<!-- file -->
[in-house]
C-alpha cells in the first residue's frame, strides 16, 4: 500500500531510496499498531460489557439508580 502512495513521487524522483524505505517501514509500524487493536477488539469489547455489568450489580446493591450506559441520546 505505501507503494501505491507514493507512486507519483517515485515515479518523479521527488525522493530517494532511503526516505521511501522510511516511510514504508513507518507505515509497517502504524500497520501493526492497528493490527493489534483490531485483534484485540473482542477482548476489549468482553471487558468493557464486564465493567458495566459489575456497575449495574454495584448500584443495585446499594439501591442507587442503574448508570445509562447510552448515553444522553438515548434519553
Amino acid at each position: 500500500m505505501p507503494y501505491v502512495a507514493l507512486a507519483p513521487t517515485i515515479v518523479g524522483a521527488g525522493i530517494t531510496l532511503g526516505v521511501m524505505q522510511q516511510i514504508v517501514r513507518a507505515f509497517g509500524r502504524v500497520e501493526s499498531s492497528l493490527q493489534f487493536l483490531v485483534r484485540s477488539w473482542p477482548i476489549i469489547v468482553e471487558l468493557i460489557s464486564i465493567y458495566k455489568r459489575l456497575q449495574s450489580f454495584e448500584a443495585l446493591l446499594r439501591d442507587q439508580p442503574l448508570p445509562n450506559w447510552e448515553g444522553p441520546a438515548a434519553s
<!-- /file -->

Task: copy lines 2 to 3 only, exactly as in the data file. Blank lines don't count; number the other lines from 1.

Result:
C-alpha cells in the first residue's frame, strides 16, 4: 500500500531510496499498531460489557439508580 502512495513521487524522483524505505517501514509500524487493536477488539469489547455489568450489580446493591450506559441520546 505505501507503494501505491507514493507512486507519483517515485515515479518523479521527488525522493530517494532511503526516505521511501522510511516511510514504508513507518507505515509497517502504524500497520501493526492497528493490527493489534483490531485483534484485540473482542477482548476489549468482553471487558468493557464486564465493567458495566459489575456497575449495574454495584448500584443495585446499594439501591442507587442503574448508570445509562447510552448515553444522553438515548434519553
Amino acid at each position: 500500500m505505501p507503494y501505491v502512495a507514493l507512486a507519483p513521487t517515485i515515479v518523479g524522483a521527488g525522493i530517494t531510496l532511503g526516505v521511501m524505505q522510511q516511510i514504508v517501514r513507518a507505515f509497517g509500524r502504524v500497520e501493526s499498531s492497528l493490527q493489534f487493536l483490531v485483534r484485540s477488539w473482542p477482548i476489549i469489547v468482553e471487558l468493557i460489557s464486564i465493567y458495566k455489568r459489575l456497575q449495574s450489580f454495584e448500584a443495585l446493591l446499594r439501591d442507587q439508580p442503574l448508570p445509562n450506559w447510552e448515553g444522553p441520546a438515548a434519553s